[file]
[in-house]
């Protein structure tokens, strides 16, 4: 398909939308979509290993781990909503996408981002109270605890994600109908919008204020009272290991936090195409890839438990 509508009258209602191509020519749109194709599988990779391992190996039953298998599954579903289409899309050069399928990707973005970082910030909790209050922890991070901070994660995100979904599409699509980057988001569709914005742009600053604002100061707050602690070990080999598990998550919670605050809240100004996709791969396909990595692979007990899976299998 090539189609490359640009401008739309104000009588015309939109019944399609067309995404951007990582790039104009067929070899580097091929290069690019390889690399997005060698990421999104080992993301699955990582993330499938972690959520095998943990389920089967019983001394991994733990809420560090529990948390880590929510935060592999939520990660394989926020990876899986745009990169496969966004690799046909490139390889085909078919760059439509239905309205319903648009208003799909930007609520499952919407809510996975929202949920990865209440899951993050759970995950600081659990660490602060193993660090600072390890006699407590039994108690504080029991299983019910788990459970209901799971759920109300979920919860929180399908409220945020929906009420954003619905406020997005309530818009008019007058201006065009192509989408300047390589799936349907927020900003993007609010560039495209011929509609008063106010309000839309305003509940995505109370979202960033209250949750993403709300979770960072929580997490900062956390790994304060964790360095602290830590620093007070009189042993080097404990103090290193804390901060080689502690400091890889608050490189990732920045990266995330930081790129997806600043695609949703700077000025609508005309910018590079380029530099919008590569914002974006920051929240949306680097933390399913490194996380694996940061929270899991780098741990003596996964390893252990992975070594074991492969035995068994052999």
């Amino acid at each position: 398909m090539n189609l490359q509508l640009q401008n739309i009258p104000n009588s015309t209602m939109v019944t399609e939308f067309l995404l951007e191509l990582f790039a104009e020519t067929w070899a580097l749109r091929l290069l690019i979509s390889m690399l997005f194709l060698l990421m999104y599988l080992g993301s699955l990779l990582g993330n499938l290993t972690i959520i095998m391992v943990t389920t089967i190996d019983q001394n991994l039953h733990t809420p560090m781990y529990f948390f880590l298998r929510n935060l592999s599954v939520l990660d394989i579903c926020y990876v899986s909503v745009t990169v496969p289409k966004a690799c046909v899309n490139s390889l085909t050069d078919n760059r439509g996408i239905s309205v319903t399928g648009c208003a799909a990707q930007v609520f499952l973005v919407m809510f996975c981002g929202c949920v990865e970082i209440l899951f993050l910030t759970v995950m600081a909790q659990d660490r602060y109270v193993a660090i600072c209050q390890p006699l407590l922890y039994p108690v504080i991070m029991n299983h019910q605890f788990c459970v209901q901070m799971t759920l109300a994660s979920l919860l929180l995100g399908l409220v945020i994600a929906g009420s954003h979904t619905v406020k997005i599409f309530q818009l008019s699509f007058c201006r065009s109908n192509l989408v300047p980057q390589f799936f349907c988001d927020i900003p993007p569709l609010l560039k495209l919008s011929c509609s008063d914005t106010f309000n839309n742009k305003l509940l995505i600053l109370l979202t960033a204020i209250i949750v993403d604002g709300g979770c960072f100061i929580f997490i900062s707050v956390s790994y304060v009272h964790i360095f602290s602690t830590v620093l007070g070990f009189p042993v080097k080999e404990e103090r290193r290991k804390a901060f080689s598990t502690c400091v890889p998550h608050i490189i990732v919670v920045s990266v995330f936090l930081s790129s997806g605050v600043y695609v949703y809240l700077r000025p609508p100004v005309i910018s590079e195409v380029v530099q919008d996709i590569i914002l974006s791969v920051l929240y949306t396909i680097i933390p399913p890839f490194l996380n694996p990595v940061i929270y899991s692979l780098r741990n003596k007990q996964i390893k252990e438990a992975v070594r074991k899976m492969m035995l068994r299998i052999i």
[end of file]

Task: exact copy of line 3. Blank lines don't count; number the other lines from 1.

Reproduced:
């Amino acid at each position: 398909m090539n189609l490359q509508l640009q401008n739309i009258p104000n009588s015309t209602m939109v019944t399609e939308f067309l995404l951007e191509l990582f790039a104009e020519t067929w070899a580097l749109r091929l290069l690019i979509s390889m690399l997005f194709l060698l990421m999104y599988l080992g993301s699955l990779l990582g993330n499938l290993t972690i959520i095998m391992v943990t389920t089967i190996d019983q001394n991994l039953h733990t809420p560090m781990y529990f948390f880590l298998r929510n935060l592999s599954v939520l990660d394989i579903c926020y990876v899986s909503v745009t990169v496969p289409k966004a690799c046909v899309n490139s390889l085909t050069d078919n760059r439509g996408i239905s309205v319903t399928g648009c208003a799909a990707q930007v609520f499952l973005v919407m809510f996975c981002g929202c949920v990865e970082i209440l899951f993050l910030t759970v995950m600081a909790q659990d660490r602060y109270v193993a660090i600072c209050q390890p006699l407590l922890y039994p108690v504080i991070m029991n299983h019910q605890f788990c459970v209901q901070m799971t759920l109300a994660s979920l919860l929180l995100g399908l409220v945020i994600a929906g009420s954003h979904t619905v406020k997005i599409f309530q818009l008019s699509f007058c201006r065009s109908n192509l989408v300047p980057q390589f799936f349907c988001d927020i900003p993007p569709l609010l560039k495209l919008s011929c509609s008063d914005t106010f309000n839309n742009k305003l509940l995505i600053l109370l979202t960033a204020i209250i949750v993403d604002g709300g979770c960072f100061i929580f997490i900062s707050v956390s790994y304060v009272h964790i360095f602290s602690t830590v620093l007070g070990f009189p042993v080097k080999e404990e103090r290193r290991k804390a901060f080689s598990t502690c400091v890889p998550h608050i490189i990732v919670v920045s990266v995330f936090l930081s790129s997806g605050v600043y695609v949703y809240l700077r000025p609508p100004v005309i910018s590079e195409v380029v530099q919008d996709i590569i914002l974006s791969v920051l929240y949306t396909i680097i933390p399913p890839f490194l996380n694996p990595v940061i929270y899991s692979l780098r741990n003596k007990q996964i390893k252990e438990a992975v070594r074991k899976m492969m035995l068994r299998i052999i």